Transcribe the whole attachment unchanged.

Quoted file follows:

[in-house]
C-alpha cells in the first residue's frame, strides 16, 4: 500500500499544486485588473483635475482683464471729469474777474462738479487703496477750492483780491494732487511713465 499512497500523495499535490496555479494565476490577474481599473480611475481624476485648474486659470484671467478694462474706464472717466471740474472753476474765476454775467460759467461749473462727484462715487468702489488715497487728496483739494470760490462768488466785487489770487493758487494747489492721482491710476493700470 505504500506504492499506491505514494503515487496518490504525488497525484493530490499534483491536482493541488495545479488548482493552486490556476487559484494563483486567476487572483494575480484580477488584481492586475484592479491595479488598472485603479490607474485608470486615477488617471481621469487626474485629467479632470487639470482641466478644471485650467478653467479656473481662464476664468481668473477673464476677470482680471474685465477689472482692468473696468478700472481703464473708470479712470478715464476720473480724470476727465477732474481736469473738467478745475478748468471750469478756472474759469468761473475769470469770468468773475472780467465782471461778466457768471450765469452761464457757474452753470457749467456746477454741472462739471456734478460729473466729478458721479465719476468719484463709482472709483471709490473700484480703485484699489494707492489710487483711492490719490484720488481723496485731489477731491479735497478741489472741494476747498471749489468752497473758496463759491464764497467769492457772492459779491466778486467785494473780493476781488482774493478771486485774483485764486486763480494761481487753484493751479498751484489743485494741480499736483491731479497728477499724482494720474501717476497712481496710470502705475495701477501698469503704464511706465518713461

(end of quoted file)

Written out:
[in-house]
C-alpha cells in the first residue's frame, strides 16, 4: 500500500499544486485588473483635475482683464471729469474777474462738479487703496477750492483780491494732487511713465 499512497500523495499535490496555479494565476490577474481599473480611475481624476485648474486659470484671467478694462474706464472717466471740474472753476474765476454775467460759467461749473462727484462715487468702489488715497487728496483739494470760490462768488466785487489770487493758487494747489492721482491710476493700470 505504500506504492499506491505514494503515487496518490504525488497525484493530490499534483491536482493541488495545479488548482493552486490556476487559484494563483486567476487572483494575480484580477488584481492586475484592479491595479488598472485603479490607474485608470486615477488617471481621469487626474485629467479632470487639470482641466478644471485650467478653467479656473481662464476664468481668473477673464476677470482680471474685465477689472482692468473696468478700472481703464473708470479712470478715464476720473480724470476727465477732474481736469473738467478745475478748468471750469478756472474759469468761473475769470469770468468773475472780467465782471461778466457768471450765469452761464457757474452753470457749467456746477454741472462739471456734478460729473466729478458721479465719476468719484463709482472709483471709490473700484480703485484699489494707492489710487483711492490719490484720488481723496485731489477731491479735497478741489472741494476747498471749489468752497473758496463759491464764497467769492457772492459779491466778486467785494473780493476781488482774493478771486485774483485764486486763480494761481487753484493751479498751484489743485494741480499736483491731479497728477499724482494720474501717476497712481496710470502705475495701477501698469503704464511706465518713461